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History of Bamboo Rod Makers, Part 1
Our thanks to Centen nial Publications for use permission.

April 13th, 1998

Lyle Linden Dickerson has historically been one of the least understood and appreciated rodmakers who ever crafted bamboo rods in America. He practiced his trade in Michig an, far from the Catskills area that was the center of bamboo rod making activity during the first half of the century, so he was never as well known nor as accepted as other noted rodmakers of that era. Yet in recent years, fishermen and collectors have come to realize what a master craftsman Dickerson was and the prices of his rods have soared to near the pinnacle of the classic bamboo rod market.

All Dickerson rods were produced in his small one-man shop, first in Detroit then later in up-state Bellaire. Not only was Dickerson a master at producing bamboo rods, but he was also a quiet genius who designed and built all of his own rod making equipment. He was one of the few rodmakers of that era who made all of his own precision machinery and also made every component for the rods he produced, including the ferrules and reel seats. Dickerson always had the reputation as a "loner," a dedicated perfectionist who pursued his craft in relative isolation. He was never involved in the rod making fraternity of his peers, and even had little interaction with Paul Young, a contemporary rodm aker in Michigan. Lyle Dickerson died in 1981 at the age of 89.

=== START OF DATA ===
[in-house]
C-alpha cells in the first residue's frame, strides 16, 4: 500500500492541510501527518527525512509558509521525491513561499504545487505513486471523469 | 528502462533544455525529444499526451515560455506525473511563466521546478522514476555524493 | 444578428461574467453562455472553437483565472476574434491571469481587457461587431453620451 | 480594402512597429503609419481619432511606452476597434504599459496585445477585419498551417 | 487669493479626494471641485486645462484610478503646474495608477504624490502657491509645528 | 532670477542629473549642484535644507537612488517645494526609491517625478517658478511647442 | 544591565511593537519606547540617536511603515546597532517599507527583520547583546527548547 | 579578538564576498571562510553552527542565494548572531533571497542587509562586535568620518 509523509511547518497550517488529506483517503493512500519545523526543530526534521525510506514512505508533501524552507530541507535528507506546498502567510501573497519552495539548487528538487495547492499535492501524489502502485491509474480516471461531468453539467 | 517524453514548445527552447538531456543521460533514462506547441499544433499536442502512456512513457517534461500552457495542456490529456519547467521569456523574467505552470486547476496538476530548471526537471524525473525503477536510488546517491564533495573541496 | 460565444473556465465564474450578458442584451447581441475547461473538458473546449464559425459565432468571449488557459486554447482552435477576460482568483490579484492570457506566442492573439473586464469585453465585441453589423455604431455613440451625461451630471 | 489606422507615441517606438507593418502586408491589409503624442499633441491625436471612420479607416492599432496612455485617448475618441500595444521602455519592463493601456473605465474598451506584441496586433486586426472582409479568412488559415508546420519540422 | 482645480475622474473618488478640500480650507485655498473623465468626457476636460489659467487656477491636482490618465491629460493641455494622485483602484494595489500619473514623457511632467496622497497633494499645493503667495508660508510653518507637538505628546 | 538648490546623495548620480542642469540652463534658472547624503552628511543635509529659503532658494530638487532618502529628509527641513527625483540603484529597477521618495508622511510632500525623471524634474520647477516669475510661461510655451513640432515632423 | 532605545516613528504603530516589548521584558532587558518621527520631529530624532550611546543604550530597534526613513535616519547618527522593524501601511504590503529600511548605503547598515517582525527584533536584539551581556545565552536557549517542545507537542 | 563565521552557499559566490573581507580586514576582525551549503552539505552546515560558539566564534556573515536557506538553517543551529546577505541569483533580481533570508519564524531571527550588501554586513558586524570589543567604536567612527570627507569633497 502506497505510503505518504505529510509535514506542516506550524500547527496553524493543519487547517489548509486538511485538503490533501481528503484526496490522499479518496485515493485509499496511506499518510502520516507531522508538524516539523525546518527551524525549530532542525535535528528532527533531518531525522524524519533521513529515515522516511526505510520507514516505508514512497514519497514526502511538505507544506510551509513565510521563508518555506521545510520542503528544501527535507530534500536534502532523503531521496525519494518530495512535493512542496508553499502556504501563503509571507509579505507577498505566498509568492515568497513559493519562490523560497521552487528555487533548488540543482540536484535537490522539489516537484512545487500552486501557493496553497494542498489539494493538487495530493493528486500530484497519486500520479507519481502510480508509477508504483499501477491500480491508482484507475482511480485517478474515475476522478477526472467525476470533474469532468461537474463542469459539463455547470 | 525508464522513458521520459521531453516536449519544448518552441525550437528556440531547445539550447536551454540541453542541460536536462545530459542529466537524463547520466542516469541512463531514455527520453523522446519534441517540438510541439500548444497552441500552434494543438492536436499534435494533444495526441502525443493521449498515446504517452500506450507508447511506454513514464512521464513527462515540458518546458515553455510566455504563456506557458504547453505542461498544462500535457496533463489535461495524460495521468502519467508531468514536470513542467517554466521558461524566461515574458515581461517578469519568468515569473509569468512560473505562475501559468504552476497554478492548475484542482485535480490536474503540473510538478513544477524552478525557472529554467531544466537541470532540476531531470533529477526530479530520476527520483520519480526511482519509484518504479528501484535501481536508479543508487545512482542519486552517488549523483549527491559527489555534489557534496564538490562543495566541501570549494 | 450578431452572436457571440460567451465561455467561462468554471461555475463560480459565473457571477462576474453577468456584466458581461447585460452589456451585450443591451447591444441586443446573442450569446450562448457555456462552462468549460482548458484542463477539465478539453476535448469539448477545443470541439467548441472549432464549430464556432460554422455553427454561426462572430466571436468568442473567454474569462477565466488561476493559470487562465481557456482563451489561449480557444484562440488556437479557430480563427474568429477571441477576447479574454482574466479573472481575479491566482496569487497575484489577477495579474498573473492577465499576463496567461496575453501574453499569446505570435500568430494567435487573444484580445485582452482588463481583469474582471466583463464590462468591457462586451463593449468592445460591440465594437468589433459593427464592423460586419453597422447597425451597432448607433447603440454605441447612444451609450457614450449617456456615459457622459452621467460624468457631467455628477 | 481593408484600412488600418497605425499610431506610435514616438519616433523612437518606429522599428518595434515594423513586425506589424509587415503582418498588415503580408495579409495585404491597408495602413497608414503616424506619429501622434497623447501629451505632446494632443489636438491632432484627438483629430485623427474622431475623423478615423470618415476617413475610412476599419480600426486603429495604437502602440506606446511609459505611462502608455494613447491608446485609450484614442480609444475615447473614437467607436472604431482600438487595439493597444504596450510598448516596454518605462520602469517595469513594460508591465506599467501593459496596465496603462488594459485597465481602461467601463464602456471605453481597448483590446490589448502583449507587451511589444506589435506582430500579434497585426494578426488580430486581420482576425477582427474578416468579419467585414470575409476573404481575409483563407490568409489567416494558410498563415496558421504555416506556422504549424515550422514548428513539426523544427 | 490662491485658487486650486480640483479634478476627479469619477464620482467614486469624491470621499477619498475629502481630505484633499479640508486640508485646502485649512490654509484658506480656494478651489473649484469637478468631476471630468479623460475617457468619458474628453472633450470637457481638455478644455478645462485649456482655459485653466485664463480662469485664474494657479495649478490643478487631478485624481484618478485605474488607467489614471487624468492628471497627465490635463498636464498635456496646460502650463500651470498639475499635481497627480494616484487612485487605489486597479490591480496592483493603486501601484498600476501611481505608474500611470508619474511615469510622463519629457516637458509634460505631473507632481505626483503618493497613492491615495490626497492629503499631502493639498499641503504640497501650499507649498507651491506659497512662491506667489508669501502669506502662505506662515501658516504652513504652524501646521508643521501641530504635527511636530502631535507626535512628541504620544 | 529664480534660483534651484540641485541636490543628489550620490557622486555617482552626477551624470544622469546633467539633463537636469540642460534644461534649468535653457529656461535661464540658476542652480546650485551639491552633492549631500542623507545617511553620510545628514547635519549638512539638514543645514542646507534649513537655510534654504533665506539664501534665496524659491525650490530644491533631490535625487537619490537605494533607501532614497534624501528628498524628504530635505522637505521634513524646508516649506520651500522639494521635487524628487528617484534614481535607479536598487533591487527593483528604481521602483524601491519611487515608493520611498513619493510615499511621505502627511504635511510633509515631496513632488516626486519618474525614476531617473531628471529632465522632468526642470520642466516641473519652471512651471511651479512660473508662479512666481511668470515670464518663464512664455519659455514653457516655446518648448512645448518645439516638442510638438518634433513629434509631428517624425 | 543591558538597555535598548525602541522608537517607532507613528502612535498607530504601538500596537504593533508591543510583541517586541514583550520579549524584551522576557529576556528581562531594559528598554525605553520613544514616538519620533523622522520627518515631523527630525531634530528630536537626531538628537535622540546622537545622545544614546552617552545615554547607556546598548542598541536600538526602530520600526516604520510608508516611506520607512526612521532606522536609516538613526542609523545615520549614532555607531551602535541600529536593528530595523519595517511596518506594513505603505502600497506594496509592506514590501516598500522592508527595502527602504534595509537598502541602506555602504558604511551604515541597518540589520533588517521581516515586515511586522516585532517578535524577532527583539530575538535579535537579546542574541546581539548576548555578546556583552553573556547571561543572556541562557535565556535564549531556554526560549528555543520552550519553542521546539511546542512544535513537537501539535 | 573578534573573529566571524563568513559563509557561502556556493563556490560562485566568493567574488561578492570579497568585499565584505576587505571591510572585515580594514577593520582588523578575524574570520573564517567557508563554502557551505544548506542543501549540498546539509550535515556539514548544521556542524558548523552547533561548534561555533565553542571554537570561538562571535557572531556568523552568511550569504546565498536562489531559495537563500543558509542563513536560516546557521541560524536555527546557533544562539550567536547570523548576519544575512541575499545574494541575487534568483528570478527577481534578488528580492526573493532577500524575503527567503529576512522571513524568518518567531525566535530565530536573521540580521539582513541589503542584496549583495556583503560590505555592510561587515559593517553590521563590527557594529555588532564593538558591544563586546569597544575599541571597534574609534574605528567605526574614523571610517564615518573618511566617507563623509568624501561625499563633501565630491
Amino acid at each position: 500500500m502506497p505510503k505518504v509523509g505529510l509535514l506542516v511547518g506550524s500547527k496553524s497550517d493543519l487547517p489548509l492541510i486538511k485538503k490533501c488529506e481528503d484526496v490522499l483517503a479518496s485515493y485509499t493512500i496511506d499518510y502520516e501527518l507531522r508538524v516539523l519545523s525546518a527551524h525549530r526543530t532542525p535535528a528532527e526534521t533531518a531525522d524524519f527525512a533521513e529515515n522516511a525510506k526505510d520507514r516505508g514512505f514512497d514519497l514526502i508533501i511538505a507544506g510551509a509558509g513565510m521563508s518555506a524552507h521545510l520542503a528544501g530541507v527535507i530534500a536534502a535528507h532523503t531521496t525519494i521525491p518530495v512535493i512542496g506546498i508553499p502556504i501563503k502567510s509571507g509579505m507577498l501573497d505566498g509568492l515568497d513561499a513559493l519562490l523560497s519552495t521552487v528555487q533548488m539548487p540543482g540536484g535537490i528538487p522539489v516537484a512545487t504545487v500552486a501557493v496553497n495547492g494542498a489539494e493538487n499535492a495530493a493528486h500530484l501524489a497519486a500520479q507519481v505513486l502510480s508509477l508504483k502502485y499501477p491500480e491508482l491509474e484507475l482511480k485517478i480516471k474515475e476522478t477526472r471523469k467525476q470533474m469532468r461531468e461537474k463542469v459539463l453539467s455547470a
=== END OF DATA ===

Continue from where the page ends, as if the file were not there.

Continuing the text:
The earliest Dickerson rods date from about 1930 and were hand planed before Lyle developed his unique milling machine. Beginning around 1935 Dickerson became acquainted with fishing-wri ter Ray Bergman and his reputation began to spread rapidly. Bergman also served as a distributor for Dickerson and many rods included a "Dickerson-R.B." or "Dickerson-Bergman" designation on the shaft in addition to the model information. Other inscriptio ns Lyle used at various times in his career include "Dickerson-Detroit" and "Dickerson-Leitz." About the same time he became affiliated with Bergman, Dickerson standardized his model numbering system and maintained it throughout his career. The model desi gnation he developed was a combination of the length of the rod and the diameter of the ferrule. Thus his Model 8013 was a two-piece eight-footer with a size 13 ferrule; a Model 801510 was a three-piece eight-footer with two ferrules in size 15 and size 1 0.

Most Dickerson rods have a spartan appearance. Dickerson was most concerned with the function of his rods and cared little for embelishments that contributed nothing to the function. His first-rate ferrules and reel seats were both simple and straight forward, yet highly functional. Most of the ferrules were oxidized. The standard reel seat was a downlocking model with a nickel silver pocket as the butt cap, and featured a black walnut s pacer. The most common wrapping pattern on Dickerson rods exhibits brown wraps tipped in black. Some early rods had intermediate wrappings.

The outstanding rod making equipment designed and built by Dickerson was sold in 1971 to Tim Bedford, an amateur rodmaker in Oakland, California. He produced very few rods under the Bedf ord name before his sudden death in 1985. The entire rod making operation was then purchased by Jim Schaaf from the Bedford estate in 1986 and incorporated into the Schaaf Rod Shop in Concord, California.

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